Ten stunning walks in Central Scotland

Central Scotland is a walker’s paradise. Check out these top 10 walks.

Ten stunning walks in Central Scotland

Dawn on Aug 20, 2015

Central Scotland is home to some of the best walking routes in the country. From waymarked trails to undiscovered glens, we've listed the top 10 walks in the area.

1. The Cateran Trail - The Cateran Trail is a waymarked walk stretching 64 miles in Central Scotland. The trail takes its name from the cattle thieves who raided the lands of Strathardle, Glenshee and Glen Isla. Walkers can take on the full stretch or enjoy the Cateran Trail over five days. Throughout the trail, you’ll pass spectacular viewpoints and landmarks including the charming hamlet Bridge of Cully, Dalnaglar Castle and Glen Isla.

2. Loch Tay from Killin – This beautiful yet short walk offers spectacular views over Loch Tay. It’s relatively easy to follow, but watch out for any wet ground after stormy weather. The route follows an old railway line and is one of the best ways to admire the 15-mile stretch of water that creates Loch Tay. Following this trail will also allow you to enjoy views of Rivers Lochay and Dochart.

3. Loch Rannoch Forest Walk – Loch Rannoch and the nearby village of Kinloch Rannoch offer beautiful woodland and waterside walks. The Loch Rannoch forest walk leads you through the Caledonia forest with magnificent views over the water. Wandering through the mixed woodland, walkers can follow the waymarked path along easy terrain.

4. Angus Glens – The Angus Glens are made up of six glens, stretching through the countryside and finishing at the edge of the Cairngorms National Park. Needless to say, the Angus Glens are a prime spot for walking. From the town of Kirriemuir, you can access Glen Isla, Glen Prosen, Glen Clova and Glen Dol. Each of these routes offer varying terrains and levels of difficulty.

5. Isle of May – For those seeking a calm walk with plenty to see along the way, the Isle of May is a great choice. The island is a haven for wildlife and makes for a relaxing walk, watching the seabirds and seals. Visiting between April and July is the best time to see the breeding birds, while seals prefer to make an appearance in Autumn.

6. Loch Lomond and the Trossachs National Park – Loch Lomond and the Trossachs National Park covers 720 square miles and encompasses some of Scotland’s finest scenery. With a varying landscape including rolling countryside, mountains, forests and lochs, this is an ideal spot for walkers. The walk to Ben A’an from Loch Achray is highly recommended. The 2.5 mile walk offers stunning views from the top of Ben A’an. For walkers seeking an unbeatable view over Loch Lomond, check out the walk to Conic Hill from Balmaha. It’s a 4 mile route overlooking Loch Lomond and the surrounding mountains.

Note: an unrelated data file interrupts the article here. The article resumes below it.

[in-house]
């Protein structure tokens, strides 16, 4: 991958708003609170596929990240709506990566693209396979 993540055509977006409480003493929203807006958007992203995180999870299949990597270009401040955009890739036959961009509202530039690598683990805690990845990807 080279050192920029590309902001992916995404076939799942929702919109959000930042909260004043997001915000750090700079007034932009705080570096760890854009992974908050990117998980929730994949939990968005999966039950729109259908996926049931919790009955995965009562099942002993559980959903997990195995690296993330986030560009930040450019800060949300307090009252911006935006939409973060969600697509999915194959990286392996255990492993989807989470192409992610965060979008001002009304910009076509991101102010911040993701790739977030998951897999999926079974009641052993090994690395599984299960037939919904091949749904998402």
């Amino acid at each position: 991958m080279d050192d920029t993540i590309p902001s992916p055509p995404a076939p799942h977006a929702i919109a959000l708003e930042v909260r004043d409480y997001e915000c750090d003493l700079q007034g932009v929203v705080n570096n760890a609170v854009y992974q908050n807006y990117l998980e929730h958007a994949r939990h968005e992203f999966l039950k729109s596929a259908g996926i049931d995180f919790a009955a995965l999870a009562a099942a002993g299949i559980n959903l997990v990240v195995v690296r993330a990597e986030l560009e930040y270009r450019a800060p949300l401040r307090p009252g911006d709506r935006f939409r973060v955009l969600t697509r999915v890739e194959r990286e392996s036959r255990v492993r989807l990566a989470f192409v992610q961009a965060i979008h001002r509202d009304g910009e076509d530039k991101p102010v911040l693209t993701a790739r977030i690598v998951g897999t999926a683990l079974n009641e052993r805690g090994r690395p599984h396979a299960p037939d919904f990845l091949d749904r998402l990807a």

7. Dollar Glen circuit walk – Exploring the gorges of the Dollar Glen has been a popular activity since the Victorian times. Crossing beautiful bridges and stopping at magnificent viewpoints are just some of the reasons why. The circular walk even passes by Castle Campbell. The route follows a narrow path above a steep gorge and has railings in places.

8. Breadalbane Walking Rings – The Walking Rings of Breadalbane are a great way to discover ancient landscapes. With a range of terrains, there are routes to suit all abilities. There are two separate walking routes, each with shorter trails within them, leading through Crieff, Aberfeldy, Comrie and St Fillans.

9. Fife Coastal Path - Fife Coastal Path runs from the Forth estuary to the Tay estuary, stretching for 117 miles. Leading along Fife’s spectacular coastline, the waymarked trail offers routes for all abilities. Passing through small fishing villages, rugged cliffs and award-winning beaches, walkers will find something to explore on each section of this path.

10. Rob Roy Way – The Rob Roy Way is a seven-day stretch across the Southern Highlands, taking in some of the country’s most breathtaking views. The route takes its name from Rob Roy MacGregor, who followed these tracks in the 17th and 18th centuries as Scotland’s most notorious outlaw. The route is 77 or 94 miles, depending on the route. For avid walkers, there are more challenging routes as well as mild walks, passing by Loch Tay, Loch Venechar, Ben Ledi and Ben Chonzie.

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